I had long thought that Philip K. Dick‘s 1964-’66 period was the most intensely productive and prolific streak that any sci-fi author of note has ever enjoyed, with nine major novels produced during those three years. But as it turns out, Robert Silverberg, seven years P.K.’s junior, has got him beat by a mile. During the three-year period 1967-’69, Silverberg somehow managed the superhuman feat of releasing no less than 15 novels — six in ’67, three in ’68 and six again in ’69 — and all of them, reportedly, of a very high and literate quality. Silverberg’s fiction began to mature immensely in ’67, by which time he had already released some two dozen full-length sci-fi novels since his first in 1954, and a look at the book in question, 1968’s The Masks of Time, will serve to reveal how capable a writer he had become by this point. Released in May of that year as a 75-cent Ballantine paperback, the novel deservedly garnered a Nebula Award nomination (it ultimately “lost” to Alexei Panshin’s excellent Rite of Passage) and stands as a wonderful, intelligent entertainment to this day, 45 years later.
Although there have been dozens of sci-fi books dealing with an individual’s use of a time travel device to visit the past or future, in Silverberg’s book, we get a look at such a visitor from the outside. The book is narrated by Leo Garfield, a California-based physics professor who is chosen by the U.S. government to be on an escort committee comprised of five other scientists. It seems that a man claiming to be from the future, and named Vornan-19, has suddenly appeared on Rome’s Spanish Steps on Christmas Day 1998. Already a sensation in Europe, his imminent arrival in the U.S. has the government more than a trifle concerned. Riots have already broken out among the cultists known as the Apocalyptists, who believe the world will end on January 1, 2000, and for whom a man claiming to be from the year 2999 represents a total negation of their philosophy. But is Vornan a legitimate time traveler from the future or merely a clever and charismatic faker? That is what Leo and his five fellow academics — an historian, a biochemist, an anthropologist, a philologist and a “cosmic psychologist” — must decide, as they chaperone Vornan-19 around the country and, ultimately, the world.
The Masks of Time manages to be a pleasing creation on several levels. The book is exceptionally well written (Silverberg seems to have an unfailing knack for delivering just the right word or phrase), literate, fascinating and exciting. It features a wealth of well-drawn characters, and makes ample use of the newly liberated sexual attitudes of the era, as the field of sci-fi loosened up with the rest of the world. Vornan is clearly bisexual in nature, and Leo and his Arizona friends, Jack and Shirley, are avid proponents of casual nudism.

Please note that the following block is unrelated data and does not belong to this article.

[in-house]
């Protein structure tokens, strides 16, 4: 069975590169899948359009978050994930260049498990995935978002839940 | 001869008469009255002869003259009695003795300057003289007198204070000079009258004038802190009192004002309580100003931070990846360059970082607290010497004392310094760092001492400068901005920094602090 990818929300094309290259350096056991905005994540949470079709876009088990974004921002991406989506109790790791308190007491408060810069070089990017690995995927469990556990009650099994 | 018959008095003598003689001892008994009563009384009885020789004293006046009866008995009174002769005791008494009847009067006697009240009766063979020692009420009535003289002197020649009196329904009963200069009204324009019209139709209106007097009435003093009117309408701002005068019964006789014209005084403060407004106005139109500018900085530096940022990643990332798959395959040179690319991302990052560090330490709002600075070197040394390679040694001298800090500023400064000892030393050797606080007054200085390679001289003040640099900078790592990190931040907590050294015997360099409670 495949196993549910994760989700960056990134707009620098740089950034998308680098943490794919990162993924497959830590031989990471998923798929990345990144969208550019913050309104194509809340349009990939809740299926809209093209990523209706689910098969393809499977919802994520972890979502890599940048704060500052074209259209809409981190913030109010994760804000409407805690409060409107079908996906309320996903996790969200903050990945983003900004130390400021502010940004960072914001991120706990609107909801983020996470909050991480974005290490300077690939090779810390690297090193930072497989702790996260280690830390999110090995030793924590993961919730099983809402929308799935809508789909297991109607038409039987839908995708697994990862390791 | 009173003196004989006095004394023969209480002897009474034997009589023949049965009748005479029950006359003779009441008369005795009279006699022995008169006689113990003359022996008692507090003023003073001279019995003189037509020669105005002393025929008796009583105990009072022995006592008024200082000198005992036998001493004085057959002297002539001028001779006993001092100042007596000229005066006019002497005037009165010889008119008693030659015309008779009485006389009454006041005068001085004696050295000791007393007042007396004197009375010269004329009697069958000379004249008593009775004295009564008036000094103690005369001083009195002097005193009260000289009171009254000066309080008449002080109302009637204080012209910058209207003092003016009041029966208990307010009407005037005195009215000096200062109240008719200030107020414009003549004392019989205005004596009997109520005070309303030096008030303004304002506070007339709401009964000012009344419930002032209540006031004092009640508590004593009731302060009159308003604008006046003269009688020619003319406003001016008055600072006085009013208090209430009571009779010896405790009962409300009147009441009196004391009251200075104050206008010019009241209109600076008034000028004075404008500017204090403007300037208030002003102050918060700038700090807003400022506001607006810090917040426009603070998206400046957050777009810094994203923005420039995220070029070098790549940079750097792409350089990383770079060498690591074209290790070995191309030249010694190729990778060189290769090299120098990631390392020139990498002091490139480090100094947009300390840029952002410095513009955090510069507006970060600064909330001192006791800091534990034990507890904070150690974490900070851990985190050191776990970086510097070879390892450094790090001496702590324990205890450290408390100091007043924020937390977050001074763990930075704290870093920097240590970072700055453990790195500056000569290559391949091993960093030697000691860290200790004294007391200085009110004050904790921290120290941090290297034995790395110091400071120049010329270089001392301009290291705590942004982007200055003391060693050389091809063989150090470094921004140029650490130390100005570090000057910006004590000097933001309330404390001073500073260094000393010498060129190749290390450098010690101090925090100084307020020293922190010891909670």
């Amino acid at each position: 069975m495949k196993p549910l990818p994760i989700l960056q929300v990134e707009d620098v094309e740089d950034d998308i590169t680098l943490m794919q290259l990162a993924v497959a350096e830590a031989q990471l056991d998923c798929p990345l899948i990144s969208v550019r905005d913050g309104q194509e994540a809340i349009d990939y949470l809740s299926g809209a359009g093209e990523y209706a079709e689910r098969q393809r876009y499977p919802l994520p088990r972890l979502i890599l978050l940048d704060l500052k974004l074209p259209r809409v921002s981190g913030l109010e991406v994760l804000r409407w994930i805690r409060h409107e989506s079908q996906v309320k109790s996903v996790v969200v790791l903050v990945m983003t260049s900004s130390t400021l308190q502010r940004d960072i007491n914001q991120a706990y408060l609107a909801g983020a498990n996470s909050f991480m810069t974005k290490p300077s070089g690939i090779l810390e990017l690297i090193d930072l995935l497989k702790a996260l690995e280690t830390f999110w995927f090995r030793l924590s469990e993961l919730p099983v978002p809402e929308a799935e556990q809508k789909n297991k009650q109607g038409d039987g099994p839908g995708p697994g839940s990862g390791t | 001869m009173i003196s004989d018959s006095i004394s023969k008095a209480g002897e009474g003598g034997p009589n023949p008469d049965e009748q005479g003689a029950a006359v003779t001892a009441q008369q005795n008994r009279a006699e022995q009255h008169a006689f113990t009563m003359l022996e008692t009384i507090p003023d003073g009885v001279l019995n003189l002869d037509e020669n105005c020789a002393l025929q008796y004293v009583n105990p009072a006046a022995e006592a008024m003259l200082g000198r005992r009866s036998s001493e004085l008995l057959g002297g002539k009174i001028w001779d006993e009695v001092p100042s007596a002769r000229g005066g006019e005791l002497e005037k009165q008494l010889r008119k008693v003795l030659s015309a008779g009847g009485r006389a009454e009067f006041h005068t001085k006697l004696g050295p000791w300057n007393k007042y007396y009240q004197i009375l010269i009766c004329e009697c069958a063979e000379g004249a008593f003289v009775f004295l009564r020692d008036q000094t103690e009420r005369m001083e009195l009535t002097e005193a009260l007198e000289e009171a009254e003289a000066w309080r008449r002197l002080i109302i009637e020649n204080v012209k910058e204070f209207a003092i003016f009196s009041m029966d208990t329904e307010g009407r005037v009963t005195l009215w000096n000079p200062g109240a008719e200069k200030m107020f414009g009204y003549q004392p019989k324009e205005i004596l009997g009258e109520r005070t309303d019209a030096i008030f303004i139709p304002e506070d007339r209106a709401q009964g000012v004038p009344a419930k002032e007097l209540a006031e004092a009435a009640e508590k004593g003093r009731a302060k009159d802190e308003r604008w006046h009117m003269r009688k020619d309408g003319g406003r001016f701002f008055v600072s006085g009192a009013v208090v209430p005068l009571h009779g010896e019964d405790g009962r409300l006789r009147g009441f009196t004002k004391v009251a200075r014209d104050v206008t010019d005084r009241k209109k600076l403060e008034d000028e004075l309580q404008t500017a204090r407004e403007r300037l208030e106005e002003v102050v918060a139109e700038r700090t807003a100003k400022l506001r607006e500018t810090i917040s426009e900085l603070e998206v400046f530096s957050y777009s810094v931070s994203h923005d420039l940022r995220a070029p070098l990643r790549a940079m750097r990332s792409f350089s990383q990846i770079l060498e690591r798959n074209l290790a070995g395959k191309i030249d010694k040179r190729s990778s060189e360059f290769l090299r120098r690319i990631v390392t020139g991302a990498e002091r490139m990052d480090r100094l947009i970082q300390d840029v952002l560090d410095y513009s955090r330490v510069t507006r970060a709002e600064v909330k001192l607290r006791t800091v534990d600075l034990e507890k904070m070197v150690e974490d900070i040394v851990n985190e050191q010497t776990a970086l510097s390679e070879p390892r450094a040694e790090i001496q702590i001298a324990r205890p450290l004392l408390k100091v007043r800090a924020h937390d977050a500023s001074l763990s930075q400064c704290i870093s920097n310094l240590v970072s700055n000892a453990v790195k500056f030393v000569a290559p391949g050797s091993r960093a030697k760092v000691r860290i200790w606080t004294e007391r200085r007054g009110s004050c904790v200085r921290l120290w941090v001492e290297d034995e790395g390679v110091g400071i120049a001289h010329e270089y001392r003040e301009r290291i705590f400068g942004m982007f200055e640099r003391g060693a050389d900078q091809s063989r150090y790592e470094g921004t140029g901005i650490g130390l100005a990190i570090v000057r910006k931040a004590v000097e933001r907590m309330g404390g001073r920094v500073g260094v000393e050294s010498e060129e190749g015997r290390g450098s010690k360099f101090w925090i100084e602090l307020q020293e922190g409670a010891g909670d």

This is the sort of novel that just bursts with imaginative touches on nearly every single page, be it the green-slime bugging devices, the floating pneumochairs, or the artificial life forms created by Leo’s biochemist associate. Silverberg shrewdly makes some accurate predictions as to devices in the near future (such as electric cars, music cubes, a telephone answering machine, and something that forcefully suggests today’s Internet), and hilariously has Vornan reveal the secret of mankind’s origin on Earth (hint: It has to do with jettisoned space garbage!).
The Masks of Time features one wonderful set piece after another, including one in an upstate NY mansion where a monstrous party in Vornan’s honor is held. With Mobius-strip walls, moving floors and ceilings, bizarre partygoers, mechanical insect maids, et al., this psychedelic kaleidoscope of a segment is surely some bravura work from Mr. Silverberg; at least as mind-bending as anything in Dick’s oeuvre, and as vividly detailed as the best of Alfred Bester. Other memorable sequences include a visit that Vornan and his guides take to the NY Stock Exchange, to a (legalized and automated) Chicago brothel, to the amusement center in the moon’s Copernicus Crater (this same lunar pleasure spot was more extensively featured in the author’s 1967 novel Thorns), and, as the cult of Vornan grows, to his reception by millions in the countries of South America.
Causing problems wherever he travels, Vornan is a mystifying character, and the reader will be hard put to get a precise handle on this sexually rapacious, elusive and ambiguous man from the future. Ultimately, he causes not only worldwide upheaval, but also rifts amongst the sextet of scientists (four men, two women, significantly) and amongst Leo, Jack and Shirley, as well. Whether seen as a Christ figure or parody of Robert A. Heinlein‘s Valentine Michael Smith, Vornan surely spells trouble for all surrounding him. Personally, I found the story absolutely unputdownable; when I read a book at the office instead of doing the work I’m supposed to be doing, THAT’S a sure sign of a gripping page-turner!
Just two minor quibbles with what is otherwise a fantastic piece of work. First, when Leo travels from California to D.C. by plane, leaving at 10:10 AM Pacific time and arriving at 10 AM Eastern time, I get the feeling that the author has confused his time zones a wee bit. Or am I missing something here? And then, at the novel’s end, when Vornan expresses his wish for a personal “crowd shield (think: protective force field), so that he might walk among the South American mobs in safety… hadn’t it already been established on pg. 5 that Vornan is capable of emitting an electrical field, similar to an eel’s (giving a whole new meaning to the expression “future shock”!), that would render such a device redundant? Oh, well… guess you can’t play it TOO safe when a million worshippers are trying to pull you to bits! Quibbles aside, this really is some wonderful writing from Mr. Silverberg, here very plainly coming into the full flush of his considerable powers…